More than a year after Empire star Jussie Smollett perpetrated the hoax heard ’round the world, Chicago’s Democrat Mayor Lori Lightfoot finally accepted the obvious: he did the crime, he needs to do the time. This represented a key reversal for the Democrat, who had long said she wanted to put the Smollett episode behind her.
“He needs to face the charges. He committed a crime, and he needs to be prosecuted to the fullest extent of the law, and we are going to continue to aggressively make him accountable for the wasted police resources that went into investigating what turned out to be a total hoax,” Lightfoot said on Sunday.
Last January, Smollett infamously claimed that masked white attackers wearing MAGA hats screamed, “This is MAGA country!” before seizing him, putting a noose around his neck, and pouring an unknown bleach-scented liquid on him. This supposedly happened on one of the coldest nights of the year, when Chicago was colder than Antarctica. Police later discovered evidence Smollett had paid Nigerian brothers Olabinjo “Ola” Osundairo and Abimbola “Abel” Osundairo to attack him. Unearthed evidence included receipts showing the brothers buying the rope used in the attack and a check Smollett gave them.
After police arrested Smollett, prosecutors charged him with 16 felony counts. Mysteriously, the prosecutors dropped all 16 counts. Smollett and his attorneys insisted he had been telling the truth from the beginning, but the police and even former Mayor Rahm Emanuel did not buy it. Emanuel called the dropping of the charges a “whitewash of justice.” President Donald Trump has called for a federal investigation into the case.
Yet when Lightfoot came into office, she said she wanted to put the episode behind her. She originally criticized the mysterious dropping of the original felony charges saying, “We cannot create the perception that if you’re right or famous or both that you get one set of justice — and for everybody else, it’s something much harsher.” Then she minimized the case, saying it “doesn’t rank as a matter of any importance to me.”
Yet the case is extremely important — and not just because Smollett’s hate hoax received wall-to-wall media coverage.
As the evidence of the hoax became undeniable, former Chicago superintendent of Police Eddie Johnson called on Smollett to apologize.
“Absolute justice would be an apology to this city that he smeared, admitting what he did. And then be man enough to offer what he should offer up in terms of all the resources that were put into this,” Johnson said in a scathing press conference. He named three groups of people who deserve more than an apology from Smollett, and President Donald Trump named one more.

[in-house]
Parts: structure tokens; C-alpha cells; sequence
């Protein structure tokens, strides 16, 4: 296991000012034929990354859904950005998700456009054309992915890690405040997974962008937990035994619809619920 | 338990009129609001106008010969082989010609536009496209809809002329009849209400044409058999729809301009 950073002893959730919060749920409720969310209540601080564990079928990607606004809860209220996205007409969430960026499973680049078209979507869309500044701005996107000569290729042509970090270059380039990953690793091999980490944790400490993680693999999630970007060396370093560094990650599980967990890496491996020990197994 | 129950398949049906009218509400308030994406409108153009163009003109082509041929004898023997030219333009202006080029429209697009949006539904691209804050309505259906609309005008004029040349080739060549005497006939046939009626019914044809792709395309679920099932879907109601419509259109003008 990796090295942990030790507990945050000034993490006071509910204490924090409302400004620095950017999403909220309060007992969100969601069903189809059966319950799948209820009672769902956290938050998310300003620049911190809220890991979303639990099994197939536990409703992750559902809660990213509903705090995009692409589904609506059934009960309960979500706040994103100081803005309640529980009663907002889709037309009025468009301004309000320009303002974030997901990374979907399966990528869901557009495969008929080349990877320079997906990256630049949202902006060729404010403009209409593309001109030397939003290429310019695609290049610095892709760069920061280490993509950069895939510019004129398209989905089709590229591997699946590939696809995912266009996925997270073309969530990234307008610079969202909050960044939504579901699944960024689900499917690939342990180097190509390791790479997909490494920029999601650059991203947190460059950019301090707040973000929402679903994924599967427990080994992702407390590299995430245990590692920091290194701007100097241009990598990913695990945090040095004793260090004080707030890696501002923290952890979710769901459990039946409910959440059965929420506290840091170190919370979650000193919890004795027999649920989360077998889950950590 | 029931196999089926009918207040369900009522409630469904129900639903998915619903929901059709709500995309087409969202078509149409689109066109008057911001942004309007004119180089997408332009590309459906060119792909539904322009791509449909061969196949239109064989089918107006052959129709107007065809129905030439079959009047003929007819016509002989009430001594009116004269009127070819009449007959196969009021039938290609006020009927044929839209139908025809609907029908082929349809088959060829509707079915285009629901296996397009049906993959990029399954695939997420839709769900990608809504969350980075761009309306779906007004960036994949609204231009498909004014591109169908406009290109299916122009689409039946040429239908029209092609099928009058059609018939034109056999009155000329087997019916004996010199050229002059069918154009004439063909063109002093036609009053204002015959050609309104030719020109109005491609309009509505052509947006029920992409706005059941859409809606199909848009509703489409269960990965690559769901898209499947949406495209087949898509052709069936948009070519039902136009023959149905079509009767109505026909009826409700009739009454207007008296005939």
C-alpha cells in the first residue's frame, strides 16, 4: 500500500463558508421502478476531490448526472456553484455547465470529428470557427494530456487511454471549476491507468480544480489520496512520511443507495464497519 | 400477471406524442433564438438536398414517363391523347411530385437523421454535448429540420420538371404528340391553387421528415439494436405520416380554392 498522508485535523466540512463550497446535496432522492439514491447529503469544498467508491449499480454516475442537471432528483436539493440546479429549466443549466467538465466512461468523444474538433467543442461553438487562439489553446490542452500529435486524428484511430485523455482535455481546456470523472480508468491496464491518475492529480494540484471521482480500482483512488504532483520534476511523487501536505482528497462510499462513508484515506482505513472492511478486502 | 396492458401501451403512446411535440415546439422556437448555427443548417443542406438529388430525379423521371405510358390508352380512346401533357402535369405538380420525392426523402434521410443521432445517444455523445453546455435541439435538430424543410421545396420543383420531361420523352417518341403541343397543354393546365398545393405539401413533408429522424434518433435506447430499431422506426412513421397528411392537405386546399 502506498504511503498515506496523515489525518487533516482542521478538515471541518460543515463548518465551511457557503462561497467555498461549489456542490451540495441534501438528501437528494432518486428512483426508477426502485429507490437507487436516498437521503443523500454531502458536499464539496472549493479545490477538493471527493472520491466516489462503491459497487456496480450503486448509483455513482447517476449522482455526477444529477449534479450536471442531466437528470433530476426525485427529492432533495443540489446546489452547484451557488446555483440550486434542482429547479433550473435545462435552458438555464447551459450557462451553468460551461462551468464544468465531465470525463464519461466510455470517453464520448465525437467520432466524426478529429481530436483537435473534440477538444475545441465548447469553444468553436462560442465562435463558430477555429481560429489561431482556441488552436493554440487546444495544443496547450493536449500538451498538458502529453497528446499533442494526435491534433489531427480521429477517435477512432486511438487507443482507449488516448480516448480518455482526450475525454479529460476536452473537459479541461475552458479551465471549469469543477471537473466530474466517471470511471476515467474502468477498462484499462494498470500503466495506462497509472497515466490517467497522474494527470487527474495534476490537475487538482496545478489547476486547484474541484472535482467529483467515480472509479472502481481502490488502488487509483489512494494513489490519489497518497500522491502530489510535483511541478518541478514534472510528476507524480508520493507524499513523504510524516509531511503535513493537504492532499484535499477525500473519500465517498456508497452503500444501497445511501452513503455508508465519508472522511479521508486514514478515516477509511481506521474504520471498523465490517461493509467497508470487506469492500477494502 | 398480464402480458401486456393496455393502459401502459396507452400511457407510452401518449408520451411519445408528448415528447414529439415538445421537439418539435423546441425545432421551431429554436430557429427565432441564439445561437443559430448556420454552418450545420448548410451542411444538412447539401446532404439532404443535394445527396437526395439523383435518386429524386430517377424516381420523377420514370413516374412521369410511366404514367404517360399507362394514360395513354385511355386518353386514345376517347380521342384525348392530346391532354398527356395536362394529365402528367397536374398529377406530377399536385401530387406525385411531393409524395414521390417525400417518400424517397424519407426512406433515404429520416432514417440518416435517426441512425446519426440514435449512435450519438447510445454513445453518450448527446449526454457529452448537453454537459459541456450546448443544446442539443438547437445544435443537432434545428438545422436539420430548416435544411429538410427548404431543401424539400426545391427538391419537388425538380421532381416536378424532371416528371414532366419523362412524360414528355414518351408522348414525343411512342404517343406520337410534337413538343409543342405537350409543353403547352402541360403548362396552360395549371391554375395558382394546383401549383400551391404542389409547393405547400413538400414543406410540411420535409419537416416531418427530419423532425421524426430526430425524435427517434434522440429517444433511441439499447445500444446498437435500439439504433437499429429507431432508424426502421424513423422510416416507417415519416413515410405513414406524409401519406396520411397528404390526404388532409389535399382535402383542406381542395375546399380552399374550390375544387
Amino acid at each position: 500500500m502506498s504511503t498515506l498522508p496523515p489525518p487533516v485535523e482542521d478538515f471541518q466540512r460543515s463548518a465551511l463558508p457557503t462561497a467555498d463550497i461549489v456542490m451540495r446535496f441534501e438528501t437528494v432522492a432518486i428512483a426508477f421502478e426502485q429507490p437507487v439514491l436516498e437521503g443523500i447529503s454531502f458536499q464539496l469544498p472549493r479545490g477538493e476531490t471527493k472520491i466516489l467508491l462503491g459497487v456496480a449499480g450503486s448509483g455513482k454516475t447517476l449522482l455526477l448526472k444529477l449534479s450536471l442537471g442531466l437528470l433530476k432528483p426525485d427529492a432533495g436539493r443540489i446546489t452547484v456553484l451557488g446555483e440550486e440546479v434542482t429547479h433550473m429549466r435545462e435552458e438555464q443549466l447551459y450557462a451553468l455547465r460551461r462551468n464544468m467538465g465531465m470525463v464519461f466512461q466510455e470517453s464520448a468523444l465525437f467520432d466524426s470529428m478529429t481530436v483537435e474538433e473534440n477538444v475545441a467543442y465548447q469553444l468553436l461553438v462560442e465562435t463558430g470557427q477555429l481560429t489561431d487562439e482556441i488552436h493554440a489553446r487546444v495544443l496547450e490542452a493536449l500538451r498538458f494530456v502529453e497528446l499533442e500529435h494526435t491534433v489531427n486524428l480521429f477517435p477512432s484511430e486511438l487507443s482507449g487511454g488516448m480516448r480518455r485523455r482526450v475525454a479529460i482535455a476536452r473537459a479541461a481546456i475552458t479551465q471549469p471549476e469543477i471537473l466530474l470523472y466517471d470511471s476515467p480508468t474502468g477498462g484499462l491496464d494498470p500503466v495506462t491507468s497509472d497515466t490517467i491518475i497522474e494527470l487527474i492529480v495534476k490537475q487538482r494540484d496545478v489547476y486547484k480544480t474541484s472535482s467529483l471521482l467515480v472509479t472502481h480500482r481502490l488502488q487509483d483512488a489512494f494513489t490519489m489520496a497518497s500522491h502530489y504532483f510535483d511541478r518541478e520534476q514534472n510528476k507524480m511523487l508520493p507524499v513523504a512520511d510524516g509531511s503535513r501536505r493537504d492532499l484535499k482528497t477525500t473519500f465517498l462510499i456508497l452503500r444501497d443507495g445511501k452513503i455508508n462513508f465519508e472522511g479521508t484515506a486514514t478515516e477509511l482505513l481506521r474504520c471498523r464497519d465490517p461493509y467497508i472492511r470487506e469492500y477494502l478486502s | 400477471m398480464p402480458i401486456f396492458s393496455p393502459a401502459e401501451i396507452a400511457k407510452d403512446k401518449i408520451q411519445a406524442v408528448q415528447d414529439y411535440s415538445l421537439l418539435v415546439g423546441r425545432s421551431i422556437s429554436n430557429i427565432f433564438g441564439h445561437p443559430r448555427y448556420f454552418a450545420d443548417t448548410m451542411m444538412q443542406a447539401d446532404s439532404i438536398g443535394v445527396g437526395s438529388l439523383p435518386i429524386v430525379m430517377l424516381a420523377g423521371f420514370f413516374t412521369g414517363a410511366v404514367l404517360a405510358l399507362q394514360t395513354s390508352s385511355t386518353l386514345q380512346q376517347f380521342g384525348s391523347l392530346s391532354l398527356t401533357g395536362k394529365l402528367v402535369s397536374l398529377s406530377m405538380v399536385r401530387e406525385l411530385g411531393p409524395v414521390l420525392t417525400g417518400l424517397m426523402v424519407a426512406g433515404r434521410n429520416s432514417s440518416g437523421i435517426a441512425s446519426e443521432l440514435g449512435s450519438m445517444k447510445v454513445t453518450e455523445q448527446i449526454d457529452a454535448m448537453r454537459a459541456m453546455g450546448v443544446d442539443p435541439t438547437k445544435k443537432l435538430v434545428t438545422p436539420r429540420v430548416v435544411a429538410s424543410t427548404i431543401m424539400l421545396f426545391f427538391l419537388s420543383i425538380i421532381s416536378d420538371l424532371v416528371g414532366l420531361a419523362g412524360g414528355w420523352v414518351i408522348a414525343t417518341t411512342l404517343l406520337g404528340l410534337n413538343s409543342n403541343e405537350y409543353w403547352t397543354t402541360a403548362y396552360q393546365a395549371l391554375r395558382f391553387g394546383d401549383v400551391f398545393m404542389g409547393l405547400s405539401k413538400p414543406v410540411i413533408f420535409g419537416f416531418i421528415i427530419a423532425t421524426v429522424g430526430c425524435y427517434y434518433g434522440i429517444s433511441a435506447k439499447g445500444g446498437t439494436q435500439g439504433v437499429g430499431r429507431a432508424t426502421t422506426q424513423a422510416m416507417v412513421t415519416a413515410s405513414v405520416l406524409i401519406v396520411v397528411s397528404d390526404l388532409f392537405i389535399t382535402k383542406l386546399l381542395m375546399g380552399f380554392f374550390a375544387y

“Bogus police reports cause real harm. They do harm to every legitimate victim who is in need of support by police and investigators as well as the citizens of this city,” Johnson said. The Chicago Tribune‘s John Kass reported that between 20 and 24 detectives were assigned to the Smollett case. In the same period, “there were some 18 people killed in Chicago after Smollett began telling his story in late January.” Vulnerable people need the police to protect them, and when police are busy chasing down false leads, they can’t be keeping the streets safe. Smollett needs to apologize — and settle the score — for tying up police resources that could have saved some of these victims.
Johnson also warned that Smollett’s crying wolf would undermine the voices of true hate crimes victims.
“I’m also concerned about what this means moving forward for hate crimes,” Johnson said. “Now, of course, the Chicago Police Department will continue to investigate all reports of these types of incidents with the same amount of vigor that we did with this one. My concern is that hate crimes will now publically be met with a level of skepticism that previously didn’t happen.” Smollett’s hoax will contribute to suspicions that victims of hate crimes are also crying wolf.
Johnson also warned that Smollett’s hate hoax gave his city “a scar that Chicago didn’t earn and certainly didn’t deserve.”
“How can an individual who has been embraced by the City of Chicago turn around and slap everyone in this city in the face by making these false claims?” he asked. “Chicago hosts one of the largest pride parades in the world, and we’re proud of that as a police department and also as a city. We do not nor do we ever tolerate hate in our city whether that hate is based on an individual’s sexual orientation, race, or anything else. So I’m offended by what has happened and I’m also angry.”
Yet Smollett did not just give Chicago a black eye. The Empire actor also demonized supporters of President Donald Trump by associating them with this alleged crime. He said the men who attacked him yelled, “This is MAGA country!”
“[Jussie Smollett] – what about MAGA and the tens of millions of people you insulted with your racist and dangerous comments!?” Trump tweeted.
— Donald J. Trump (@realDonaldTrump) February 21, 2019
Lori Lightfoot was right to finally admit the importance of Smollett’s hoax and the need to bring him to justice. He was indicted on six charges of disorderly conduct for filing false police reports earlier this month and expected to appear in court on Monday.
Lightfoot’s reversal might suggest that even Democrats and liberals have finally come around to acknowledging Smollett did something wrong. It seems unlikely, however, that Cook County State’s Attorney Kim Foxx — whose office dropped the charges after Foxx herself meddled in the case despite having recused herself from it — will offer any sort of apology. The police were condemned as the “Blue Klux Klan” at one of Foxx’s press conferences last year. The voters need to hold Foxx accountable for this and her alleged anti-police corruption.
Tyler O’Neil is the author of Making Hate Pay: The Corruption of the Southern Poverty Law Center. Follow him on Twitter at @Tyler2ONeil.